On the one hand, Smart — continuing a glorious TV second act that’s included Fargo, Legion, Watchmen, and Mare of Easttown — is charismatic and utterly convincing as a performer of a certain age who has survived every obstacle put in her path, only to discover that she has nothing left other than the career itself.
Hacks is terrific in a lot of ways, but it’s also a reminder that writing fake comedy — fake stand-up comedy in particular — is one of the hardest things to do in the world of filmed entertainment.(*) There are also occasions where real stand-up comedians are brought in to help improve the material of their fictional counterparts, as happened on the movie Punchline, where Tom Hanks and Sally Field played would-be comedy club stars.
Instead, they show us just enough of her in action — at her theater, during her regular stints on QVC, at the opening of a pizzeria that’s paying her an obscene amount of money for a ribbon-cutting ceremony — to create the plausible illusion of her forever stardom, then trade off that to drive the conflicts between her and Ava, and between her and the other people in her small social circle: love-starved daughter DJ (Kaitlin Olson from It’s Always Sunny in Philadelphia, in a clever bit of genetic casting), aloof business manager Marcus (Carl Clemons-Hopkins), and charming casino boss Marty (Christopher McDonald, in the kind of part he was born to play), whose threats to cancel Deborah’s residency inspires her and Ava’s shared agent Jimmy (Downs) to pair them in the first place.There’s not an exact real-life analogue for Deborah(*), though it’s easy to look at her as a WASPy, slightly younger Joan Rivers — one episode even deepfakes Jean Smart into a late-night talk show pilot Deborah filmed in her Seventies heyday — and the series is keenly aware of what she would have gone through to both attain and hang onto the degree of fame she has when the show begins.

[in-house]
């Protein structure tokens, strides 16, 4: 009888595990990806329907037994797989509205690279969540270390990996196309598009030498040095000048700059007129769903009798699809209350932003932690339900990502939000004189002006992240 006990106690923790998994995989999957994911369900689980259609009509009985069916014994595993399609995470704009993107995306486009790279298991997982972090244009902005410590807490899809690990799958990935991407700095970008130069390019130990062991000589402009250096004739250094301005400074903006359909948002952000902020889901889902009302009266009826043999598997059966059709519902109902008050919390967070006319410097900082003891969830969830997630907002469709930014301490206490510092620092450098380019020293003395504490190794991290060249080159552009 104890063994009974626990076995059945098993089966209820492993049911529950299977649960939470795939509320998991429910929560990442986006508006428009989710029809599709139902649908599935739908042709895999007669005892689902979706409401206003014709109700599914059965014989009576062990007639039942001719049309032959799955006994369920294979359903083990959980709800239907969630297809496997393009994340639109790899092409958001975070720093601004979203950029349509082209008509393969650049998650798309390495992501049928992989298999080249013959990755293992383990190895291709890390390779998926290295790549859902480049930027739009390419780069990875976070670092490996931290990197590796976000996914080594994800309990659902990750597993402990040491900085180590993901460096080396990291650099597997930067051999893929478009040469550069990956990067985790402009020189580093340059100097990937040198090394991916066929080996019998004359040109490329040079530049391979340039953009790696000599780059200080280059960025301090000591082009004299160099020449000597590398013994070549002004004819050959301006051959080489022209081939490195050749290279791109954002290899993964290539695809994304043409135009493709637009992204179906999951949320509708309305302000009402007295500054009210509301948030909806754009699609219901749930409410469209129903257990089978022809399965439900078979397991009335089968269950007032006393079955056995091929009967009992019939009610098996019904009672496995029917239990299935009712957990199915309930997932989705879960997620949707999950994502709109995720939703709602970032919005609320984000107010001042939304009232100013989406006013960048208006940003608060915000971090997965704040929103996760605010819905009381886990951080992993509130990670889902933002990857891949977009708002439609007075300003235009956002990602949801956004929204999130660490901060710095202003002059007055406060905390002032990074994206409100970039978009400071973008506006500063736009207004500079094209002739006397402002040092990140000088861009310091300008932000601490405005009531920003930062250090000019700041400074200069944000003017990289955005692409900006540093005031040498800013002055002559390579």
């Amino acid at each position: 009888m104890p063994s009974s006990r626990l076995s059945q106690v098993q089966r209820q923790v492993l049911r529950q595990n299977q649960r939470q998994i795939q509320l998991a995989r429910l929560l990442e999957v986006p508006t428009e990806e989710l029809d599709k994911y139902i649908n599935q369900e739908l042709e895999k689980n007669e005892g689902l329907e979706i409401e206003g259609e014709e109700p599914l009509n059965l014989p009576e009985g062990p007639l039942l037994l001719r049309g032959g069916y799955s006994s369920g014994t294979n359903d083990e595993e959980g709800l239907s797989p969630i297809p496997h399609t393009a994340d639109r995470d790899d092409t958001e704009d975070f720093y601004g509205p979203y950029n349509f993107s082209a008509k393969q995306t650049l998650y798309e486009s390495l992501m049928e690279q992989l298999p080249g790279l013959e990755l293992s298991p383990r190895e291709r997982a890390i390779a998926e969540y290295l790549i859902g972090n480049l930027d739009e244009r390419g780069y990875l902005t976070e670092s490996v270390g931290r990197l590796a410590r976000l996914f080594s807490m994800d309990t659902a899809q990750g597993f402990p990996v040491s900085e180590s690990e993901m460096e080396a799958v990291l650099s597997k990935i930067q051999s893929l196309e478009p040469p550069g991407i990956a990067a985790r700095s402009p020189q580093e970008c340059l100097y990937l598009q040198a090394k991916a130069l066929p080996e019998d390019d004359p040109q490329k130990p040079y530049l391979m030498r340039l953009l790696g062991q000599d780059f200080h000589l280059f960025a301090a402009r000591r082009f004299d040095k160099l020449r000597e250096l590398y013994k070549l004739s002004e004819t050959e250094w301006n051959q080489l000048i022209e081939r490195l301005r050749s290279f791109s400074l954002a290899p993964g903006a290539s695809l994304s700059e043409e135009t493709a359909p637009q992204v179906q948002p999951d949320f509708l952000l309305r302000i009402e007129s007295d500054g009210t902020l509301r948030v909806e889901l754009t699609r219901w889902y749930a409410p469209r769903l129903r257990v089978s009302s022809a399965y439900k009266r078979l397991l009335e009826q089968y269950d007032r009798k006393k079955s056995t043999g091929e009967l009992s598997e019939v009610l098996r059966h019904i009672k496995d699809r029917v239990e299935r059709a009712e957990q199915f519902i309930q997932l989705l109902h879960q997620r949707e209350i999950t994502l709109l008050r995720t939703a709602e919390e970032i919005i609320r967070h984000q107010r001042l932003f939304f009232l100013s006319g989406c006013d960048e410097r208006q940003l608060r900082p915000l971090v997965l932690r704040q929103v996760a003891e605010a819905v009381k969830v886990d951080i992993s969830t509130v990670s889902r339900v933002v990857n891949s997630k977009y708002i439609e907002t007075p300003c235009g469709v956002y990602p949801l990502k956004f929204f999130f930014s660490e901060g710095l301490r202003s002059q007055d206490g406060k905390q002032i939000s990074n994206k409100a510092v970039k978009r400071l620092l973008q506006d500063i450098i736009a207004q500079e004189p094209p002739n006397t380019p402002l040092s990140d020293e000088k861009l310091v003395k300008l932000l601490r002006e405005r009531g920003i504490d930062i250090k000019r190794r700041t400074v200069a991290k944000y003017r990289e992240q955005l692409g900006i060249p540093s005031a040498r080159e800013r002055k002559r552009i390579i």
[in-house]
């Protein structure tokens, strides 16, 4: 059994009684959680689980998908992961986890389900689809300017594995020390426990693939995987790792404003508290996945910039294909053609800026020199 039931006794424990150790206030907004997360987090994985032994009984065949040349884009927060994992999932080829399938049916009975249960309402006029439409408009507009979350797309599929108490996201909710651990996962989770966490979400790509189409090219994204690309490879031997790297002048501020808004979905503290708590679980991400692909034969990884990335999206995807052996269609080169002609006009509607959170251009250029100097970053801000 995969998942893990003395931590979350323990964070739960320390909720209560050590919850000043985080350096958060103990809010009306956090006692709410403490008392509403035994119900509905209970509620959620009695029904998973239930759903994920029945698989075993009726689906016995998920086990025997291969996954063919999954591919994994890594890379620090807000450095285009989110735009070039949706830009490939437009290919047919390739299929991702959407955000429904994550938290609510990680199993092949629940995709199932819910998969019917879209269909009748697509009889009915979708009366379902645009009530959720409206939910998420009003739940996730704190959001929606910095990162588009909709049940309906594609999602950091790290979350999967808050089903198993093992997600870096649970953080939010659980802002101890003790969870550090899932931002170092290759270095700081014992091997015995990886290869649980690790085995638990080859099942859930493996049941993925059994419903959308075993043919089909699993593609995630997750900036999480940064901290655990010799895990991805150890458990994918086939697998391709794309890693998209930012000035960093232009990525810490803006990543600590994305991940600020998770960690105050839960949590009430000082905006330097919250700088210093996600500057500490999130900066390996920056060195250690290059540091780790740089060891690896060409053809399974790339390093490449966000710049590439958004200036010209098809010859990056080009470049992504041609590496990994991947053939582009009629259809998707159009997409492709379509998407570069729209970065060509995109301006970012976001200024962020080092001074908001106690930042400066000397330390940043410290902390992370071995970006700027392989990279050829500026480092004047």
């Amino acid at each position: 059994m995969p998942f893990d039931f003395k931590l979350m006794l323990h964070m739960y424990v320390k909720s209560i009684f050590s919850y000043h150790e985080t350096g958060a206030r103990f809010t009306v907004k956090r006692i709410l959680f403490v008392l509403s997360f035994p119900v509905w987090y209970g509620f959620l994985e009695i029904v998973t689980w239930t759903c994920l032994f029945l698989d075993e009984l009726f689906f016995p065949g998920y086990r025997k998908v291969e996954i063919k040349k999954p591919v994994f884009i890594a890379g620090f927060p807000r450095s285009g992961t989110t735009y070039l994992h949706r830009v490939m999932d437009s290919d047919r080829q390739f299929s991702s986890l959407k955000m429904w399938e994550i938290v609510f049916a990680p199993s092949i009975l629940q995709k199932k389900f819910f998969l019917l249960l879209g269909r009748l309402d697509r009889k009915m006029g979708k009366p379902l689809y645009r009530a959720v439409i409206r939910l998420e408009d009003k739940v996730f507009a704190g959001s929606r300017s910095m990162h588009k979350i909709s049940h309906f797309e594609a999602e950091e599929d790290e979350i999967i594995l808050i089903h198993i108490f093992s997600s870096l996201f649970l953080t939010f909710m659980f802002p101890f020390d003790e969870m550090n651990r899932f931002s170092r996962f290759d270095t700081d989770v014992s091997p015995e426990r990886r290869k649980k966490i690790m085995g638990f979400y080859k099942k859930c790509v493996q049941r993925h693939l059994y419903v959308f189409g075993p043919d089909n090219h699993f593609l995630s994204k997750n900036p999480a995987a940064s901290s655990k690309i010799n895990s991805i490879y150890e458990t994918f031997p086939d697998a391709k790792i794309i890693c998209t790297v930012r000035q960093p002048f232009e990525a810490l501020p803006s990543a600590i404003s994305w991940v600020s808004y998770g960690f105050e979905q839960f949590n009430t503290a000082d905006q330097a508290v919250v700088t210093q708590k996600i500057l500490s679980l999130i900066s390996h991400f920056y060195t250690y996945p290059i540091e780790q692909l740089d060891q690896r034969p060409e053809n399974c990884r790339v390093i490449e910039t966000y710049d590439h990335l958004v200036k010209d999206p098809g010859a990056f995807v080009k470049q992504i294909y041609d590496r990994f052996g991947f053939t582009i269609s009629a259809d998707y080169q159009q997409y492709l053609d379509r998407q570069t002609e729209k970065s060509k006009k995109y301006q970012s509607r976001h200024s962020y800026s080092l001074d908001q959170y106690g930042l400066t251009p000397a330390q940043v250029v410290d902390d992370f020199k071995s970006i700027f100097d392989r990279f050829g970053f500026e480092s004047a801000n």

There’s a great installment where Deborah introduces Ava to an old friend from the comedy club circuit, Francine (played by Anna Maria Horsford, who was on Amen at the same time Smart was on Designing Women).
Ava has built her whole persona around what she thinks of as confrontational truth-telling — she tells a disgusted Jimmy that her professional strife is “punishment for getting fingered at my Uncle Rocco’s wake” — while she thinks of Deborah as a dinosaur who has always played it safe?(*) Art vaguely imitating life: While Einbinder wasn’t born into Hollywood royalty on the level of Deborah Vance, her mother is original SNL cast member Laraine Newman. .Smart is, as usual, fantastic — at once larger than life and acutely human, and also able to deliver Deborah’s insults with verve, like when she says of watching Ava brainstorm jokes, “Wow, it’s like watching Picasso sing.” Einbinder, a relative newcomer, doesn’t have her co-star’s polish or control over her own instrument, but she doesn’t need it.
“Deobrah Vance, comedy superstar” is in many ways a facade the real Deborah has built, and you have to pay close attention to spot the moments when she drops it and lets her own personality come out.
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